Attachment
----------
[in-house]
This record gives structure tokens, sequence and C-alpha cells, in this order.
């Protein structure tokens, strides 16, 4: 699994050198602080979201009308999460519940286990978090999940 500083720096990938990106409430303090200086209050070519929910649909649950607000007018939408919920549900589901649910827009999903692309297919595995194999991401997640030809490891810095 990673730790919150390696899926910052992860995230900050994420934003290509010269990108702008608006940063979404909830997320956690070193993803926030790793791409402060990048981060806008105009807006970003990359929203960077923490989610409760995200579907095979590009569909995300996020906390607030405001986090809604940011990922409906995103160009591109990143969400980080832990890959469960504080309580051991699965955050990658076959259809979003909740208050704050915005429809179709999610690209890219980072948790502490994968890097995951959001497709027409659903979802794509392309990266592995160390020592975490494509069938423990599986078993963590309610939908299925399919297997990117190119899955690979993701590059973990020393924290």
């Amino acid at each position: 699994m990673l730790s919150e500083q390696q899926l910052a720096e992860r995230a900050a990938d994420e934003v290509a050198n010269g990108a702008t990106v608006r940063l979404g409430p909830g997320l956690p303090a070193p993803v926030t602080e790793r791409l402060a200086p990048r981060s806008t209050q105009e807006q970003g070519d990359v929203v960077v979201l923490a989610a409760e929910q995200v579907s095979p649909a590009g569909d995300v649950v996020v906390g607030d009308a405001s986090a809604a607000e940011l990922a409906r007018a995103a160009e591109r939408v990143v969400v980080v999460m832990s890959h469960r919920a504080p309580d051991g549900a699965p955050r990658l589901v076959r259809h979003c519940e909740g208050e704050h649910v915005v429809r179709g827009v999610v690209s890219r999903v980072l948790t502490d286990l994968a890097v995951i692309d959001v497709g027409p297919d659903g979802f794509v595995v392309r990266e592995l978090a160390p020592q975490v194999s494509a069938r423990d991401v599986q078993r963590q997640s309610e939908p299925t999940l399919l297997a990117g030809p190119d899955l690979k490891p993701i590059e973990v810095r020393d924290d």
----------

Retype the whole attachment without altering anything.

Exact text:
[in-house]
This record gives structure tokens, sequence and C-alpha cells, in this order.
């Protein structure tokens, strides 16, 4: 699994050198602080979201009308999460519940286990978090999940 500083720096990938990106409430303090200086209050070519929910649909649950607000007018939408919920549900589901649910827009999903692309297919595995194999991401997640030809490891810095 990673730790919150390696899926910052992860995230900050994420934003290509010269990108702008608006940063979404909830997320956690070193993803926030790793791409402060990048981060806008105009807006970003990359929203960077923490989610409760995200579907095979590009569909995300996020906390607030405001986090809604940011990922409906995103160009591109990143969400980080832990890959469960504080309580051991699965955050990658076959259809979003909740208050704050915005429809179709999610690209890219980072948790502490994968890097995951959001497709027409659903979802794509392309990266592995160390020592975490494509069938423990599986078993963590309610939908299925399919297997990117190119899955690979993701590059973990020393924290």
């Amino acid at each position: 699994m990673l730790s919150e500083q390696q899926l910052a720096e992860r995230a900050a990938d994420e934003v290509a050198n010269g990108a702008t990106v608006r940063l979404g409430p909830g997320l956690p303090a070193p993803v926030t602080e790793r791409l402060a200086p990048r981060s806008t209050q105009e807006q970003g070519d990359v929203v960077v979201l923490a989610a409760e929910q995200v579907s095979p649909a590009g569909d995300v649950v996020v906390g607030d009308a405001s986090a809604a607000e940011l990922a409906r007018a995103a160009e591109r939408v990143v969400v980080v999460m832990s890959h469960r919920a504080p309580d051991g549900a699965p955050r990658l589901v076959r259809h979003c519940e909740g208050e704050h649910v915005v429809r179709g827009v999610v690209s890219r999903v980072l948790t502490d286990l994968a890097v995951i692309d959001v497709g027409p297919d659903g979802f794509v595995v392309r990266e592995l978090a160390p020592q975490v194999s494509a069938r423990d991401v599986q078993r963590q997640s309610e939908p299925t999940l399919l297997a990117g030809p190119d899955l690979k490891p993701i590059e973990v810095r020393d924290d």